In a relatively short time, Hard Case Crime has become well known for periodically exhuming classic works of crime fiction and giving them the distribution and packaging they deserve. This month's exhibit is GRAVE DESCEND by John Lange. The cover, I would submit, speaks for itself, standing out on the shelf like a rose among a garden of weeds. The contents within are up to the billing.
GRAVE DESCEND was nominated for an Edgar Award, which no doubt surprised and delighted John Lange, who was busy at the time doing other things besides writing. "John Lange" is in fact a pseudonym for a gentleman who later became a phenomenally successful author with crossover success in film and television. I'm not stating his name simply because I don't want it to detract from this book, which is a work of such quality that it deserves to be judged on its own merits.
It begins with a mystery of sorts. James McGregor is a deep sea diver who ekes out an existence in Jamaica running an undersea salvage company. McGregor's best days are behind him; even so, he somewhat reluctantly agrees to the proposition of Arthur Wayne, a mysterious stranger who is a mass of contradictions. Wayne holds himself out as an insurance company representative who wants McGregor to undertake a recovery operation on Grave Descend, a luxury yacht that, McGregor is told, has just sunk off the coast of Jamaica.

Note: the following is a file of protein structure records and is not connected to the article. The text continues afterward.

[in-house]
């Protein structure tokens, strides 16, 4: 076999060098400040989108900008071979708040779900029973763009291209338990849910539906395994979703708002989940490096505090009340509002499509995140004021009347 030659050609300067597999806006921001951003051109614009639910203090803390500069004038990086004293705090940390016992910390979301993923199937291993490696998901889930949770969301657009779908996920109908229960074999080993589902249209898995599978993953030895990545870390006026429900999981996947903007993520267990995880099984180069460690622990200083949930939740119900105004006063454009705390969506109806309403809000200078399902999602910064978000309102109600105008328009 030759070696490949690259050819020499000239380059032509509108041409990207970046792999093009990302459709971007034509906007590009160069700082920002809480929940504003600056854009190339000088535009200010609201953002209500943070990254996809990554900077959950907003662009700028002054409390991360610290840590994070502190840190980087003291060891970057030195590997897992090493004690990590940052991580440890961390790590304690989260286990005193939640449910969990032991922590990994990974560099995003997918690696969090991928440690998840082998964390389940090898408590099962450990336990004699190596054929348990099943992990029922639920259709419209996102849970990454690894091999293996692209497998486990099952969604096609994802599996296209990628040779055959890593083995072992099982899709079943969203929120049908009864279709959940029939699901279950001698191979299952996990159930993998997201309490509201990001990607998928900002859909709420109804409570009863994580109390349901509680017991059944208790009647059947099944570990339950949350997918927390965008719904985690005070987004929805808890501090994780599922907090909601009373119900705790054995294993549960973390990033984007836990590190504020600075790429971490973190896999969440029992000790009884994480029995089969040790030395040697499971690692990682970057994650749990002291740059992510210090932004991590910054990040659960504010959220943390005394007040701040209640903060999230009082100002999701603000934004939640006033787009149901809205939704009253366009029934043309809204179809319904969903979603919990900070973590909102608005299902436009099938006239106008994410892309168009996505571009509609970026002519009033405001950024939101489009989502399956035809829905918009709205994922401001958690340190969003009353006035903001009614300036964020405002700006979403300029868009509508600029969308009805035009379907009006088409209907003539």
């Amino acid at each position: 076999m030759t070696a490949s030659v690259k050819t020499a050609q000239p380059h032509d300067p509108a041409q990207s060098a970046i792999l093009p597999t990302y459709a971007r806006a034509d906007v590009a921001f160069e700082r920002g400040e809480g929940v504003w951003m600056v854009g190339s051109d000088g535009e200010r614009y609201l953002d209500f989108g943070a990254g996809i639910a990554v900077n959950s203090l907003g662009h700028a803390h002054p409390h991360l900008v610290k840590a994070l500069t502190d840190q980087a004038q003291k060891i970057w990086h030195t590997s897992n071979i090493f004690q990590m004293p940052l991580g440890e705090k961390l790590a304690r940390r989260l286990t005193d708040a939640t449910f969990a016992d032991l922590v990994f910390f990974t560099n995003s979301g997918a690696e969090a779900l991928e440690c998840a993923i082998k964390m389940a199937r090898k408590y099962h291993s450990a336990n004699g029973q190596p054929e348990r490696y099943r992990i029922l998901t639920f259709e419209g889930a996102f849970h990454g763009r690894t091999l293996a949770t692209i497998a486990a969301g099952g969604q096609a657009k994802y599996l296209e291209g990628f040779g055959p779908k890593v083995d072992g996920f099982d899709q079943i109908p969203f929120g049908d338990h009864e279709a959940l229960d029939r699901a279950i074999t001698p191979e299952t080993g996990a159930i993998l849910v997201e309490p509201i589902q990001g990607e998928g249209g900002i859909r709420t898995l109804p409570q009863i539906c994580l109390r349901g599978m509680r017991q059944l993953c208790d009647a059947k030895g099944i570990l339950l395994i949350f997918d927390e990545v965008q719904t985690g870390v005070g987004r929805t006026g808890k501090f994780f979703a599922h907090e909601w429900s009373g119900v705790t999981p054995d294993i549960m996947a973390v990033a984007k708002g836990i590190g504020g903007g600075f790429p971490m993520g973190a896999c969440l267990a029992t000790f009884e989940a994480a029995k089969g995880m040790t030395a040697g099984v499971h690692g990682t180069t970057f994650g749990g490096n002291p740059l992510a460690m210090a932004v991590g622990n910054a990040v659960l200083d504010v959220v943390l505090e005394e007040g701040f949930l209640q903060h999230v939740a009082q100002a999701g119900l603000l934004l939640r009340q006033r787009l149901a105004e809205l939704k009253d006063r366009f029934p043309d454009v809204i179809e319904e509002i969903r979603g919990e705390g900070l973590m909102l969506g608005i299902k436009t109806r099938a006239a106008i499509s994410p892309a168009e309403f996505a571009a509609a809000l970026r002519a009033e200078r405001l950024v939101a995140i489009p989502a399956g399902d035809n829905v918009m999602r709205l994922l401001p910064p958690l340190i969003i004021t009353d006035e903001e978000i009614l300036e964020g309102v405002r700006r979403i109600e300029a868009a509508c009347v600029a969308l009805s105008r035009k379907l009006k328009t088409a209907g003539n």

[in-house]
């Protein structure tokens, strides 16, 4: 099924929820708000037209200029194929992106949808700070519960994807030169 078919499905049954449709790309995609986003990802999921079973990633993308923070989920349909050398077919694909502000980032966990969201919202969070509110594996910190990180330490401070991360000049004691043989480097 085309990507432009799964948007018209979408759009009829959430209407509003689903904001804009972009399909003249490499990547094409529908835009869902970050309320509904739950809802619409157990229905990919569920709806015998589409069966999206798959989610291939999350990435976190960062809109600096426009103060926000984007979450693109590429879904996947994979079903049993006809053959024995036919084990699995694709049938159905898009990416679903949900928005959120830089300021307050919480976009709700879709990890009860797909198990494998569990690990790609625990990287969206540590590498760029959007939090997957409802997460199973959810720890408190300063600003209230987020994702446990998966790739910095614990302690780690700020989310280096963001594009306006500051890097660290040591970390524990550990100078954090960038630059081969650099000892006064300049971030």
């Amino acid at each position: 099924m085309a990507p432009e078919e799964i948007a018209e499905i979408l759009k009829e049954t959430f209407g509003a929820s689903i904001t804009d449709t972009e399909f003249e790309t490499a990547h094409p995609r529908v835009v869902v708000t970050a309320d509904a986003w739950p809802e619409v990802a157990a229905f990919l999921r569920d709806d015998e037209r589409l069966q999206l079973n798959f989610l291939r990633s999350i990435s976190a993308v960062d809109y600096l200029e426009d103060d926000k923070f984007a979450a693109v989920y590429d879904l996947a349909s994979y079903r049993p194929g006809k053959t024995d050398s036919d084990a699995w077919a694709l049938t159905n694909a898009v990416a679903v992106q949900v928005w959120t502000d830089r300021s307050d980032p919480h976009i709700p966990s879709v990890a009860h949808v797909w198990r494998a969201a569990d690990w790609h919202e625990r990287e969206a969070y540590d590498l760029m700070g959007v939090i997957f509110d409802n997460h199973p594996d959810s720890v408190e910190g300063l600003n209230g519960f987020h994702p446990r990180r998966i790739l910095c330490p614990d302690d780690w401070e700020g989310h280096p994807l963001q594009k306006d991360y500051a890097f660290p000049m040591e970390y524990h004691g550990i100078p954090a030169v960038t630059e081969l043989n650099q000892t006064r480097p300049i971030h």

McGregor reluctantly agrees, even as he learns that practically nothing Wayne has told him is true. As McGregor becomes more deeply involved in the project, he finds that he is not only being misled but is also being set up.
Lange devises quite an interesting scenario here. McGregor is neither rich nor a rocket scientist; the people who are using him are wealthy and intelligent, with an apparent infinite supply of resources. McGregor has friends, a journeyman's working knowledge of his field and the ability to think on his feet. It makes for an interesting battle of wits, and more.
Ultimately, Lange's narrative strength makes GRAVE DESCEND the readable, accessible work that it is. The author mixes background subject matter --- Jamaica, deep sea diving, World War II --- with interesting characters and an exotic plot to create an ultimately timeless novel.
Reviewed by Joe Hartlaub on January 22, 2011